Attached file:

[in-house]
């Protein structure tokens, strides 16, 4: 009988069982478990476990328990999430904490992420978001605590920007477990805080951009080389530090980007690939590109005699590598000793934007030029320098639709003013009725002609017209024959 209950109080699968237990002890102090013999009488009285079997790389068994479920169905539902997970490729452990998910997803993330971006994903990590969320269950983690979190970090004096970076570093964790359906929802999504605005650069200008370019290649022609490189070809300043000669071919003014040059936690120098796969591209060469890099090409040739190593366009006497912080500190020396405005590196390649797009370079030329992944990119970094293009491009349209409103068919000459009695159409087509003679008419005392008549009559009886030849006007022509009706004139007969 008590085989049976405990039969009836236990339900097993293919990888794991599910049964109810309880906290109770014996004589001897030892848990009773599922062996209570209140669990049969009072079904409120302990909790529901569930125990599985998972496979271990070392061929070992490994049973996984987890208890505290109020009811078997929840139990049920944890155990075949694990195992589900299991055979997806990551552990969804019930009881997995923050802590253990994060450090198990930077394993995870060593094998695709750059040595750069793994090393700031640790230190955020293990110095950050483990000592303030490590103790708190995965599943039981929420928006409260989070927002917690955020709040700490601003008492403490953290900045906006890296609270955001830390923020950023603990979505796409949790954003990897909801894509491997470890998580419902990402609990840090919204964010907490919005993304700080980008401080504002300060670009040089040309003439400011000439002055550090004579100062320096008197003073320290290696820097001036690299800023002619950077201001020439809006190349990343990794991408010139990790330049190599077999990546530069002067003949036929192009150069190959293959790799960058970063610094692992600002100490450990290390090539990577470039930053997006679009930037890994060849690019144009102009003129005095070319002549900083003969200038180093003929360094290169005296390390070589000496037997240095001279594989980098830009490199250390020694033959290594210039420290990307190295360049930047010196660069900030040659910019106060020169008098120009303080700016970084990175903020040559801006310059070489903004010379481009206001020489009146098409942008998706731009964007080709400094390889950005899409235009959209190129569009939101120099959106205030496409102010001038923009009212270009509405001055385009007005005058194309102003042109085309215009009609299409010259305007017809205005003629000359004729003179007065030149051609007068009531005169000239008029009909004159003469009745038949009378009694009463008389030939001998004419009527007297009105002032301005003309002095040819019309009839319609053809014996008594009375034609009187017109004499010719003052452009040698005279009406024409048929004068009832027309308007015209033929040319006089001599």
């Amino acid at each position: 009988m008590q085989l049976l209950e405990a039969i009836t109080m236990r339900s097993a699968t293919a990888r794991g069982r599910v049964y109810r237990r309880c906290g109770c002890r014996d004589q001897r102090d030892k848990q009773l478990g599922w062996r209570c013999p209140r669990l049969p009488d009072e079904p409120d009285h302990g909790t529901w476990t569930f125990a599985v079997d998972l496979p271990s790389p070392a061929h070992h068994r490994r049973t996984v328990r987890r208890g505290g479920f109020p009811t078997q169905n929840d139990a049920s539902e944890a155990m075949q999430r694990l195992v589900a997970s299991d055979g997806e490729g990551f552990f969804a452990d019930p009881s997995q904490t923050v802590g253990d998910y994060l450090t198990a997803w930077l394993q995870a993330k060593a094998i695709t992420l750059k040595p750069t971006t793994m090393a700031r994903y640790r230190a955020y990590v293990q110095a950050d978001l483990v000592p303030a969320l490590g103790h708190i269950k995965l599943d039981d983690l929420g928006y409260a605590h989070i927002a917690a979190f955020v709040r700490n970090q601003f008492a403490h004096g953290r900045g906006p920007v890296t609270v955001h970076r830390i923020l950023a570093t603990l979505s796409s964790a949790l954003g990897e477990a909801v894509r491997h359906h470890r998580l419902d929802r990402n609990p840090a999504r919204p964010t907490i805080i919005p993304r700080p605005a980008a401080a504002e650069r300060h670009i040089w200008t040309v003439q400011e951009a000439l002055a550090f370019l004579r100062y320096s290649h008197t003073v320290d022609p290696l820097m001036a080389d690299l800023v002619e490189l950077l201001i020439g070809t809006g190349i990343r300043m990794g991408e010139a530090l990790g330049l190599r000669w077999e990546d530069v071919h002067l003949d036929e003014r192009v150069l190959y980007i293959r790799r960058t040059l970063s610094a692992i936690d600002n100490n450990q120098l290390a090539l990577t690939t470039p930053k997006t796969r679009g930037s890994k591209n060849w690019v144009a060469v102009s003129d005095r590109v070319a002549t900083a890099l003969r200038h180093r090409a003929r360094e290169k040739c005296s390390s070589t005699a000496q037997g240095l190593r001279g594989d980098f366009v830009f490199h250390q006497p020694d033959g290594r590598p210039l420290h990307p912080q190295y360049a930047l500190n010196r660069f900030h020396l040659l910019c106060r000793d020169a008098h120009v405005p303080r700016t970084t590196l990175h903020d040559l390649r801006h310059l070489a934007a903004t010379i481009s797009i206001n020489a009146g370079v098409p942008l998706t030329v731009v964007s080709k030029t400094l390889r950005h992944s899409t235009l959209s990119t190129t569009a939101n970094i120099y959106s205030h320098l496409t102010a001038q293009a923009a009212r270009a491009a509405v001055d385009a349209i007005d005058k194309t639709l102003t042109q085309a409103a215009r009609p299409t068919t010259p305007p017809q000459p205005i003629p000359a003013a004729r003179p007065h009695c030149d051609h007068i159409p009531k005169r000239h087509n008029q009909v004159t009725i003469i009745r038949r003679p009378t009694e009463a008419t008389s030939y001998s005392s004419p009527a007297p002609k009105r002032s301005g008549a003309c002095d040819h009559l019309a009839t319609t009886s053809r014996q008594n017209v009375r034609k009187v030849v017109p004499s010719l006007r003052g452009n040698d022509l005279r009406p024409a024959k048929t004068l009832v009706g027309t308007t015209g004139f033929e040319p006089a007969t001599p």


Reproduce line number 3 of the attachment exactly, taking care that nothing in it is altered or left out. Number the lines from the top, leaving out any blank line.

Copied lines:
């Amino acid at each position: 009988m008590q085989l049976l209950e405990a039969i009836t109080m236990r339900s097993a699968t293919a990888r794991g069982r599910v049964y109810r237990r309880c906290g109770c002890r014996d004589q001897r102090d030892k848990q009773l478990g599922w062996r209570c013999p209140r669990l049969p009488d009072e079904p409120d009285h302990g909790t529901w476990t569930f125990a599985v079997d998972l496979p271990s790389p070392a061929h070992h068994r490994r049973t996984v328990r987890r208890g505290g479920f109020p009811t078997q169905n929840d139990a049920s539902e944890a155990m075949q999430r694990l195992v589900a997970s299991d055979g997806e490729g990551f552990f969804a452990d019930p009881s997995q904490t923050v802590g253990d998910y994060l450090t198990a997803w930077l394993q995870a993330k060593a094998i695709t992420l750059k040595p750069t971006t793994m090393a700031r994903y640790r230190a955020y990590v293990q110095a950050d978001l483990v000592p303030a969320l490590g103790h708190i269950k995965l599943d039981d983690l929420g928006y409260a605590h989070i927002a917690a979190f955020v709040r700490n970090q601003f008492a403490h004096g953290r900045g906006p920007v890296t609270v955001h970076r830390i923020l950023a570093t603990l979505s796409s964790a949790l954003g990897e477990a909801v894509r491997h359906h470890r998580l419902d929802r990402n609990p840090a999504r919204p964010t907490i805080i919005p993304r700080p605005a980008a401080a504002e650069r300060h670009i040089w200008t040309v003439q400011e951009a000439l002055a550090f370019l004579r100062y320096s290649h008197t003073v320290d022609p290696l820097m001036a080389d690299l800023v002619e490189l950077l201001i020439g070809t809006g190349i990343r300043m990794g991408e010139a530090l990790g330049l190599r000669w077999e990546d530069v071919h002067l003949d036929e003014r192009v150069l190959y980007i293959r790799r960058t040059l970063s610094a692992i936690d600002n100490n450990q120098l290390a090539l990577t690939t470039p930053k997006t796969r679009g930037s890994k591209n060849w690019v144009a060469v102009s003129d005095r590109v070319a002549t900083a890099l003969r200038h180093r090409a003929r360094e290169k040739c005296s390390s070589t005699a000496q037997g240095l190593r001279g594989d980098f366009v830009f490199h250390q006497p020694d033959g290594r590598p210039l420290h990307p912080q190295y360049a930047l500190n010196r660069f900030h020396l040659l910019c106060r000793d020169a008098h120009v405005p303080r700016t970084t590196l990175h903020d040559l390649r801006h310059l070489a934007a903004t010379i481009s797009i206001n020489a009146g370079v098409p942008l998706t030329v731009v964007s080709k030029t400094l390889r950005h992944s899409t235009l959209s990119t190129t569009a939101n970094i120099y959106s205030h320098l496409t102010a001038q293009a923009a009212r270009a491009a509405v001055d385009a349209i007005d005058k194309t639709l102003t042109q085309a409103a215009r009609p299409t068919t010259p305007p017809q000459p205005i003629p000359a003013a004729r003179p007065h009695c030149d051609h007068i159409p009531k005169r000239h087509n008029q009909v004159t009725i003469i009745r038949r003679p009378t009694e009463a008419t008389s030939y001998s005392s004419p009527a007297p002609k009105r002032s301005g008549a003309c002095d040819h009559l019309a009839t319609t009886s053809r014996q008594n017209v009375r034609k009187v030849v017109p004499s010719l006007r003052g452009n040698d022509l005279r009406p024409a024959k048929t004068l009832v009706g027309t308007t015209g004139f033929e040319p006089a007969t001599p």